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The Transition: Responsibility

Victoria Diane Kirby is a HU graduate student, who recently commenced from Howard undergrad.

Victoria Diane Kirby is a HU graduate student, who recently commenced from Howard undergrad.

In undergrad I had a colleague who had a one year old daughter when she came to Howard, I had a friend who was already married, and I had friends who worked to pay the bills for their entire family back home. However, these cases were few and far in between. Most of us were living lives where we only had to be responsible for ourselves and our money was ours to do what we wanted with. When I entered Howard University as a freshman, I was open to all possibilities. I could attend a conference if I wanted to, take a last minute trip to New York City or back home, or leave the country, and I could have afforded to take an unpaid internship.

My first year in graduate school things have changed drastically, I am in a committed relationship with the person that I will undoubtedly spend the rest of my life with. We have a puppy that takes up a lot of our finances and we send money home to take care of ailing relatives. I can’t just take off and go wherever I want to because I have another person to consider. I work, go to class, volunteer for various initiatives that I have a passion for, and have recently started a business. I think I have it pretty tough until I sit in class and listen to the stories of other graduate students. Some of them have children, work two full time jobs, and are the sole bread winner in their family. In undergrad, a person with these responsibilities was an exception; in graduate school it appears to be the rule.

I have a deeper appreciation for those I went to school with who dealt with these responsibilities while also getting accustomed to life away from home and trying to have a true collegiate experience. I struggled with my personal budget and I only had myself to look out for. I wonder how they managed to support themselves and their family off of the small refund check that they may have received from federal aid. I wonder how they afforded the rising costs of groceries, healthcare, and energy bills.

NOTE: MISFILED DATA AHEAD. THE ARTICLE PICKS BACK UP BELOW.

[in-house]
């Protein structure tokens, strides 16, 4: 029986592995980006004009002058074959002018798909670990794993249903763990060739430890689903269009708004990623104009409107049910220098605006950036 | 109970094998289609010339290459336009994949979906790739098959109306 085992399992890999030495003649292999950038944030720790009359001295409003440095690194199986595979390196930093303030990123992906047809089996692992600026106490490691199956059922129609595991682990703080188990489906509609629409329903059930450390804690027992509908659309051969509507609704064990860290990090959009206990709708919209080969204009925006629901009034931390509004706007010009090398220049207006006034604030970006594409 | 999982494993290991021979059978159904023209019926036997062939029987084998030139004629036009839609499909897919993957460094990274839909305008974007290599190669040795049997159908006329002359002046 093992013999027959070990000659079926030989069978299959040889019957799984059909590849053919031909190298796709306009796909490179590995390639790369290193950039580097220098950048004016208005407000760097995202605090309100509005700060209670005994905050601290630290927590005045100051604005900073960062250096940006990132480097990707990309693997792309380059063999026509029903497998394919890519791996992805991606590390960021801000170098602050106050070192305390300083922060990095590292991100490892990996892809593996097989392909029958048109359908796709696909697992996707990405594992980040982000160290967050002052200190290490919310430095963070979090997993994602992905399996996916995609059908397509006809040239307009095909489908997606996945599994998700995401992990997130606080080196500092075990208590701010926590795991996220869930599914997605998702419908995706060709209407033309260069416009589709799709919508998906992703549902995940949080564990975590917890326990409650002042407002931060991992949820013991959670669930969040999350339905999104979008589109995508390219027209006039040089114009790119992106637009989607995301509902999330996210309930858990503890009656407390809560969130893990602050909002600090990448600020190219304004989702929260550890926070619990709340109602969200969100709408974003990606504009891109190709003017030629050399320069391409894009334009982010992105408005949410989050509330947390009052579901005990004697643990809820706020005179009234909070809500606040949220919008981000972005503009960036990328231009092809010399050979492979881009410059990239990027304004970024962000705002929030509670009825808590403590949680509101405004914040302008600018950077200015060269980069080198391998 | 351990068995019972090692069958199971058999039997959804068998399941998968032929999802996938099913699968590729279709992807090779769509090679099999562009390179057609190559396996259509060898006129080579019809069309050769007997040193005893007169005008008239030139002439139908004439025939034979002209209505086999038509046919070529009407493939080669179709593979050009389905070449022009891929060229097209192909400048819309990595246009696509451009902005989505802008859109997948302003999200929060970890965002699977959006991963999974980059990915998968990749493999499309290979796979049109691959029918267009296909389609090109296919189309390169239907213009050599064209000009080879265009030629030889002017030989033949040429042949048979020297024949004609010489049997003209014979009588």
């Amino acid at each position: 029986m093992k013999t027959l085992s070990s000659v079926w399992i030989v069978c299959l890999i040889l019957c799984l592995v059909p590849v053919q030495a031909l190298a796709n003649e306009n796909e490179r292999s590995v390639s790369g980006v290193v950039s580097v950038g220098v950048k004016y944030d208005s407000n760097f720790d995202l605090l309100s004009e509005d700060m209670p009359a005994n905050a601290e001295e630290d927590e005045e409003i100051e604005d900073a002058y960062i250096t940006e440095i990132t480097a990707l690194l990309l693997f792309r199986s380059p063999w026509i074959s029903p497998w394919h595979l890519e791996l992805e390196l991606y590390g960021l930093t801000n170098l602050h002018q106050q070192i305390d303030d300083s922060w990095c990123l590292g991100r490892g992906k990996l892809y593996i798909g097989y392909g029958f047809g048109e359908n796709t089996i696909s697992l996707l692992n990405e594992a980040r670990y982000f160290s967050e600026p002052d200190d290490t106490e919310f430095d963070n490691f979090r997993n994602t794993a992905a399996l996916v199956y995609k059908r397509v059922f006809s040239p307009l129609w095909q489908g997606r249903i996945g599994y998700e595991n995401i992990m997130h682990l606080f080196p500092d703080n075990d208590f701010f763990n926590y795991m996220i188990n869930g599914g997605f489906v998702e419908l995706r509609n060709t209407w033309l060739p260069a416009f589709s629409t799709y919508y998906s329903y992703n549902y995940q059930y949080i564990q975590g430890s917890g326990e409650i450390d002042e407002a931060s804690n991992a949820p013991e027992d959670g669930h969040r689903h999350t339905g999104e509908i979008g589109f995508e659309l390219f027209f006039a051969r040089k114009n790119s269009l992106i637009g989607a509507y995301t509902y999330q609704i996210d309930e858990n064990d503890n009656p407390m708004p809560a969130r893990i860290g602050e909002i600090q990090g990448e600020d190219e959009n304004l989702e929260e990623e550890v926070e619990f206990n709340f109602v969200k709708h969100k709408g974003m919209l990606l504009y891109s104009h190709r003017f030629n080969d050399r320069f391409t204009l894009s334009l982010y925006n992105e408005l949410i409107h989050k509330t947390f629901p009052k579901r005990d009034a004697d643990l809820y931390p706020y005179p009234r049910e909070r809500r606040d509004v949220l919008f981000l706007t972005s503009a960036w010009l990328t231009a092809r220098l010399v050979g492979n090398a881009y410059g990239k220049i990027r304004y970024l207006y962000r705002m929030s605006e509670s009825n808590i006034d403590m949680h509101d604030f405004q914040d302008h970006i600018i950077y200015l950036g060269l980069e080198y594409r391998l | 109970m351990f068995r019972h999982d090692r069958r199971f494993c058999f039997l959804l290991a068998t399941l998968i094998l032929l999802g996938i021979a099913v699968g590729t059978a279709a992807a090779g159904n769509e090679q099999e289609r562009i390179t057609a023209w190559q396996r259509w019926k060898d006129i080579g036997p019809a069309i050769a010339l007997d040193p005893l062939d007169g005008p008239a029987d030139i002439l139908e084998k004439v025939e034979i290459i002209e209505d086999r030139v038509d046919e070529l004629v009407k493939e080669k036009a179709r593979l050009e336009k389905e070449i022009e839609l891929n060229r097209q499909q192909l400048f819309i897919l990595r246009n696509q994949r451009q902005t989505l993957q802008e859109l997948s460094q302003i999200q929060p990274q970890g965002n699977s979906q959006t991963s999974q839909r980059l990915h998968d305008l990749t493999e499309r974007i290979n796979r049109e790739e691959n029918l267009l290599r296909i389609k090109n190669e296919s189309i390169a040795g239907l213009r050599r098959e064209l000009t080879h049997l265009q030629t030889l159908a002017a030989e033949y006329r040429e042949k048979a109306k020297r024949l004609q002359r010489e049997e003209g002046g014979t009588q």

I ask these questions in light of the Advocacy Day the Howard community is hosting in favor of healthcare reform called Howard on the Hill. It takes place this Wednesday at 11:00 am and 2:30 pm.  As a university community, current students, alumni, staff, administrators, and friends, we are meeting with our congressional representatives to discuss why it is so important. It is important for the few undergraduates and many graduate students who are silently struggling to make ends meat in order to receive their education. Many of them rely solely on student insurance to provide for their healthcare needs. A public option would give them another option that would stay with their families even after they graduated and offer protection for their young children in the case of an emergency. The issues we have as graduate students are not unique to our population; we all have different forms of responsibility. One responsibility is to be a voice for the voiceless. Young adults are the group most likely to be uninsured. We need to speak up for each other. Behind every parent in my class is a child who may be one illness or injury away from the emergency room. Health care is a human right and we are all responsible for maintaining it.

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